Christopher Gardner PhD

Dr. Gardner, Professor of Medicine, Stanford Prevention Research Center, has extensive experience in successful study design, recruitment and retention. He also directs a NIH/NHLBI T32 fellow training program, and has advised national organizations, including the AHA Nutrition Scientific Advisory committee and the Obesity Society Education Committee. He will direct the CTC and the CTC Clinical Trials Support hub.

For the past 20 years most of my research has been focused on investigating the potential health benefits of various dietary components or food patterns, which have been explored in the context of randomized controlled trials in free-living adult populations. Some of the interventions have involved vegetarian diets, soy foods and soy food components, garlic, omega-3 fats/fish oil/flax oil, antioxidants, Ginkgo biloba, and popular weight loss diets. These trials have ranged in duration from 8 weeks to a year, with study outcomes that have included weight, blood lipids and lipoproteins, inflammatory markers, glucose, insulin, blood pressure and body composition. Most of these trials have been NIH-funded. In 2012 we were funded by NIH to conduct a 5-year low-carb vs. low-fat weight loss study among overweight and obese adults after genotyping them and assigning them to a diet that we believe they are more vs. less likely to succeed on based on potential genetic predisposition. One of the secondary hypotheses is that insulin resistance will be a moderator of success on the two diets. The original NIH study was generously augmented by the Nutrition Science Initiative (NuSI) and a group of donors, allowing us to increase the sample size from 400 to 600 individuals, to add analyses of the microbiome in a subset of participants, and to bring in additional collaborators. As of June 2015 recruitment and enrollment was completed, with a final sample of n=609 randomized. The 12-month diet protocol for the the final participants enrolled will be completed by spring of 2016, and we expect main results by the end of 2016 or early 2017. As of 2015 our nutrition research team is also participating in two multisite studies, one on sodium intake, and another on Vitamin D supplementation.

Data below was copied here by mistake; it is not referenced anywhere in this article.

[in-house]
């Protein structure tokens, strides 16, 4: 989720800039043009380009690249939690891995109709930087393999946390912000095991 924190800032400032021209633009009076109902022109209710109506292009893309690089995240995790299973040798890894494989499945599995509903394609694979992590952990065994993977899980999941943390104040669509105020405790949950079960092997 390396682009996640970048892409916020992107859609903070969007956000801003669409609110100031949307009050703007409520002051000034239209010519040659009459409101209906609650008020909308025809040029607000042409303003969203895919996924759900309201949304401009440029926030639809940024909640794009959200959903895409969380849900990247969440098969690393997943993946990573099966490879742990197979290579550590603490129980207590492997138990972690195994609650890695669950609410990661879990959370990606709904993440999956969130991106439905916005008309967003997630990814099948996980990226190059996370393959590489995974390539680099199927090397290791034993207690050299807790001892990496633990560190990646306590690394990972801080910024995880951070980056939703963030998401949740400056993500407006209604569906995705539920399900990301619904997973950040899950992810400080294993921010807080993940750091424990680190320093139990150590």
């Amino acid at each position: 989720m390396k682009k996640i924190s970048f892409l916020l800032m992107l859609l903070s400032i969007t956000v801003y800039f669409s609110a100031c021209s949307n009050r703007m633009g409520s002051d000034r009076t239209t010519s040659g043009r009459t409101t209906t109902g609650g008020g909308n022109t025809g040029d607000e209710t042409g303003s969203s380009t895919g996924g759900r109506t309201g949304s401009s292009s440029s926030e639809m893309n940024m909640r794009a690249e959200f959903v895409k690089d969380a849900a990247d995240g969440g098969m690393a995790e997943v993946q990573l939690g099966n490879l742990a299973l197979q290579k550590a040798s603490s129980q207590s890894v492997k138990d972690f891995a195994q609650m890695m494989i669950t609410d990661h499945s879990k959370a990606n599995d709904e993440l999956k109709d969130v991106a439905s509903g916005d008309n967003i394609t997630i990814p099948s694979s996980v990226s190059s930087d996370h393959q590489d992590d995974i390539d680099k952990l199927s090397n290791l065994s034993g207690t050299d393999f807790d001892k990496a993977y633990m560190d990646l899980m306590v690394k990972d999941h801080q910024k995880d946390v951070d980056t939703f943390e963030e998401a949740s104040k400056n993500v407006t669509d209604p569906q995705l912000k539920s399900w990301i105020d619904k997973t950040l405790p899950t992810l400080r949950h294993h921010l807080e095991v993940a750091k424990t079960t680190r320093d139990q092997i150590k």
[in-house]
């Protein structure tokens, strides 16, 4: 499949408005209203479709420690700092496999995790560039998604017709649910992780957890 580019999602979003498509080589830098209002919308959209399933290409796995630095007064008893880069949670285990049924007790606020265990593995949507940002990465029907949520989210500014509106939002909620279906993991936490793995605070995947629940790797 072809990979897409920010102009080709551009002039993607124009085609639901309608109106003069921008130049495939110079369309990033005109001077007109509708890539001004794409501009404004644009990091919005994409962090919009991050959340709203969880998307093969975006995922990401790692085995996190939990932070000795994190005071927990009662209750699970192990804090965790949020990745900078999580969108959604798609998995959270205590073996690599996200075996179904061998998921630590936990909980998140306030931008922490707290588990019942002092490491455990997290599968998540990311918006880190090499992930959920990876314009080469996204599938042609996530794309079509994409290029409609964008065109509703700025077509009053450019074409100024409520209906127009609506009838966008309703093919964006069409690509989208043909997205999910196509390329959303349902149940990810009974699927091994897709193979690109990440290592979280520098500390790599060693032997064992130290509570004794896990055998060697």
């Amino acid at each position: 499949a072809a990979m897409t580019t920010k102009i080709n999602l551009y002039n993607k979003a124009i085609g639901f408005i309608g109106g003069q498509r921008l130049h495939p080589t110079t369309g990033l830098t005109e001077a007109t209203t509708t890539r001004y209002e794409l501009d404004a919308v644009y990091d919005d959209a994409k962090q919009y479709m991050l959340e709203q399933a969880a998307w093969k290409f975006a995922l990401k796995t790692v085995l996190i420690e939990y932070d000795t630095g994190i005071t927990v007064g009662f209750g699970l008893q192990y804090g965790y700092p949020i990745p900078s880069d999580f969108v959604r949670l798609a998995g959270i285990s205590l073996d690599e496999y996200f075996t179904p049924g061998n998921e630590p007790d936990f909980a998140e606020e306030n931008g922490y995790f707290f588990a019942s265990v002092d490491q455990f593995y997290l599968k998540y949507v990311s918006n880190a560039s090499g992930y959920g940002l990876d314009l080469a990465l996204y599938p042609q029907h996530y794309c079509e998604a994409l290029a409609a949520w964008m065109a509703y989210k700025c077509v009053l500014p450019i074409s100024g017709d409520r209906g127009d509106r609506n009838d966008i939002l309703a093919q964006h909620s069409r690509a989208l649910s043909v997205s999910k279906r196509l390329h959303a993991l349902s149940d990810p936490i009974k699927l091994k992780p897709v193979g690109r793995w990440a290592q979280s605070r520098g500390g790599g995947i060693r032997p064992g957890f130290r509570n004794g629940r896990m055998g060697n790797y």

In the past few years my long-term research interests have shifted to include a second line of inquiry that falls more under the umbrella of Community Based Participatory Research (CBPR). This shift came from the recent realization and appreciation that focusing on "health" as a motivator for changing and improving human food behaviors can drastically limit the potential impact for change. This realization led me to initiate the first annual Stanford Food Summit in 2010. The first Stanford Food Summit in 2010 was attended by hundreds of scholars from across all seven of Stanford's undergraduate and graduate schools (Medicine, Earth Sciences, Humanities and Sciences, Engineering, Law, Business and Education). The subsequent four Stanford Food Summit (2011, 2012 2013, 2014) have provided forums to present the work and findings of several new community-academic partnerships (e.g., Full Circle Farm in Sunnyvale, CA, and Second Harvest Food Bank in San Mateo and Santa Clara counties). The partnerships have been formed through CBPR pilot project funding that we were able to provide due to several generous donors who attended our Food Summits and were inspired by our vision for solution-oriented approaches to food system problems. My long-term vision in this area is to create a world-class Stanford Food Systems Initiative, and build on the idea that Stanford is uniquely positioned geographically, culturally, and academically, to address national and global crises in the areas of obesity and diabetes that are directly related to our broken food systems.